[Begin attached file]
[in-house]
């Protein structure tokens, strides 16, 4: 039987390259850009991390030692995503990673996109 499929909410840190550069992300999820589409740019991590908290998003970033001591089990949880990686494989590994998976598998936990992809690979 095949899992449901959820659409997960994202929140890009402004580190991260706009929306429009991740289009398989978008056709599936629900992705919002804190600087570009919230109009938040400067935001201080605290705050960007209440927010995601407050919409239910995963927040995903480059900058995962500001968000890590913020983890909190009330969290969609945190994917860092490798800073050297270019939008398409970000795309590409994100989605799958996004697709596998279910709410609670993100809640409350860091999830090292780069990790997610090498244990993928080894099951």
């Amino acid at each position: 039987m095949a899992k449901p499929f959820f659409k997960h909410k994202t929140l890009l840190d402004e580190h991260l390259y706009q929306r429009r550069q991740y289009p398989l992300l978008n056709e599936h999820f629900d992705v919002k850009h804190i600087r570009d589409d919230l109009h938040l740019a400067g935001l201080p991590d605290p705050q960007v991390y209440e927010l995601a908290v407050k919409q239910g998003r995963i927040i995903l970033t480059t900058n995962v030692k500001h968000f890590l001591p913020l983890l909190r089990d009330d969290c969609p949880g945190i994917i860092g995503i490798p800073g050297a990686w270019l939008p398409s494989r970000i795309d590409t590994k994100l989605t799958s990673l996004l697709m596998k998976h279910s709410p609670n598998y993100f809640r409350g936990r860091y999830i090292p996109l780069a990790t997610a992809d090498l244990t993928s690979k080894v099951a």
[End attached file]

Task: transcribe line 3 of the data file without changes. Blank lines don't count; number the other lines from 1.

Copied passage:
């Amino acid at each position: 039987m095949a899992k449901p499929f959820f659409k997960h909410k994202t929140l890009l840190d402004e580190h991260l390259y706009q929306r429009r550069q991740y289009p398989l992300l978008n056709e599936h999820f629900d992705v919002k850009h804190i600087r570009d589409d919230l109009h938040l740019a400067g935001l201080p991590d605290p705050q960007v991390y209440e927010l995601a908290v407050k919409q239910g998003r995963i927040i995903l970033t480059t900058n995962v030692k500001h968000f890590l001591p913020l983890l909190r089990d009330d969290c969609p949880g945190i994917i860092g995503i490798p800073g050297a990686w270019l939008p398409s494989r970000i795309d590409t590994k994100l989605t799958s990673l996004l697709m596998k998976h279910s709410p609670n598998y993100f809640r409350g936990r860091y999830i090292p996109l780069a990790t997610a992809d090498l244990t993928s690979k080894v099951a």